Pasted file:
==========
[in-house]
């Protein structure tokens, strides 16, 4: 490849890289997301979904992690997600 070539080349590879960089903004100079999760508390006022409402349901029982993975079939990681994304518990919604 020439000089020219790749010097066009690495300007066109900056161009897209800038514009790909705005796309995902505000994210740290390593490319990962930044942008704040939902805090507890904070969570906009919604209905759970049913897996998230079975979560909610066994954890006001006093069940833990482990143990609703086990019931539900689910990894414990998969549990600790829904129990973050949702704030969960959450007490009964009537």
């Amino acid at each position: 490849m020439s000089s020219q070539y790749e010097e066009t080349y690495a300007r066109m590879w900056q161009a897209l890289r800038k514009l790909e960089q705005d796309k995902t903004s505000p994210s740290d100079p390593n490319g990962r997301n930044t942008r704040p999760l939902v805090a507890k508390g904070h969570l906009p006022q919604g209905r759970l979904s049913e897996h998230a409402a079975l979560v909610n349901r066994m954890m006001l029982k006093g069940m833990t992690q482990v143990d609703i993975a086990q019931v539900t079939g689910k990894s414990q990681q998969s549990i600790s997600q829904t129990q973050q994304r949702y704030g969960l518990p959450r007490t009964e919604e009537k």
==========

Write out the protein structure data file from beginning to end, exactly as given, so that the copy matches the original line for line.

[in-house]
């Protein structure tokens, strides 16, 4: 490849890289997301979904992690997600 070539080349590879960089903004100079999760508390006022409402349901029982993975079939990681994304518990919604 020439000089020219790749010097066009690495300007066109900056161009897209800038514009790909705005796309995902505000994210740290390593490319990962930044942008704040939902805090507890904070969570906009919604209905759970049913897996998230079975979560909610066994954890006001006093069940833990482990143990609703086990019931539900689910990894414990998969549990600790829904129990973050949702704030969960959450007490009964009537």
């Amino acid at each position: 490849m020439s000089s020219q070539y790749e010097e066009t080349y690495a300007r066109m590879w900056q161009a897209l890289r800038k514009l790909e960089q705005d796309k995902t903004s505000p994210s740290d100079p390593n490319g990962r997301n930044t942008r704040p999760l939902v805090a507890k508390g904070h969570l906009p006022q919604g209905r759970l979904s049913e897996h998230a409402a079975l979560v909610n349901r066994m954890m006001l029982k006093g069940m833990t992690q482990v143990d609703i993975a086990q019931v539900t079939g689910k990894s414990q990681q998969s549990i600790s997600q829904t129990q973050q994304r949702y704030g969960l518990p959450r007490t009964e919604e009537k």